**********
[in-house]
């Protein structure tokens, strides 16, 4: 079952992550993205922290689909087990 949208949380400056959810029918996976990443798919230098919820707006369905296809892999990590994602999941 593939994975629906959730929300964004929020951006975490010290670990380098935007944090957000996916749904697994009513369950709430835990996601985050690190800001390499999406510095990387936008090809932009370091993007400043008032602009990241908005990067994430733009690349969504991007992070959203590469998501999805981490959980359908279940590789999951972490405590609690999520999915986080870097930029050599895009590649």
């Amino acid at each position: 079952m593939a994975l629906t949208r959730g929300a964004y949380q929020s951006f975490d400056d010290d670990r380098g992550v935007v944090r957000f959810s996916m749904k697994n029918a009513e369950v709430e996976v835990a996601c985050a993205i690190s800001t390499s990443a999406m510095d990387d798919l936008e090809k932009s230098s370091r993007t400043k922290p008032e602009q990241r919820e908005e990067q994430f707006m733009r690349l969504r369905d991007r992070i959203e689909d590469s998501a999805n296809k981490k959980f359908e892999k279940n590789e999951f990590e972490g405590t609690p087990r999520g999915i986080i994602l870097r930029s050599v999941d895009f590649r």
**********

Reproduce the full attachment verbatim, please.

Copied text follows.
[in-house]
């Protein structure tokens, strides 16, 4: 079952992550993205922290689909087990 949208949380400056959810029918996976990443798919230098919820707006369905296809892999990590994602999941 593939994975629906959730929300964004929020951006975490010290670990380098935007944090957000996916749904697994009513369950709430835990996601985050690190800001390499999406510095990387936008090809932009370091993007400043008032602009990241908005990067994430733009690349969504991007992070959203590469998501999805981490959980359908279940590789999951972490405590609690999520999915986080870097930029050599895009590649």
């Amino acid at each position: 079952m593939a994975l629906t949208r959730g929300a964004y949380q929020s951006f975490d400056d010290d670990r380098g992550v935007v944090r957000f959810s996916m749904k697994n029918a009513e369950v709430e996976v835990a996601c985050a993205i690190s800001t390499s990443a999406m510095d990387d798919l936008e090809k932009s230098s370091r993007t400043k922290p008032e602009q990241r919820e908005e990067q994430f707006m733009r690349l969504r369905d991007r992070i959203e689909d590469s998501a999805n296809k981490k959980f359908e892999k279940n590789e999951f990590e972490g405590t609690p087990r999520g999915i986080i994602l870097r930029s050599v999941d895009f590649r």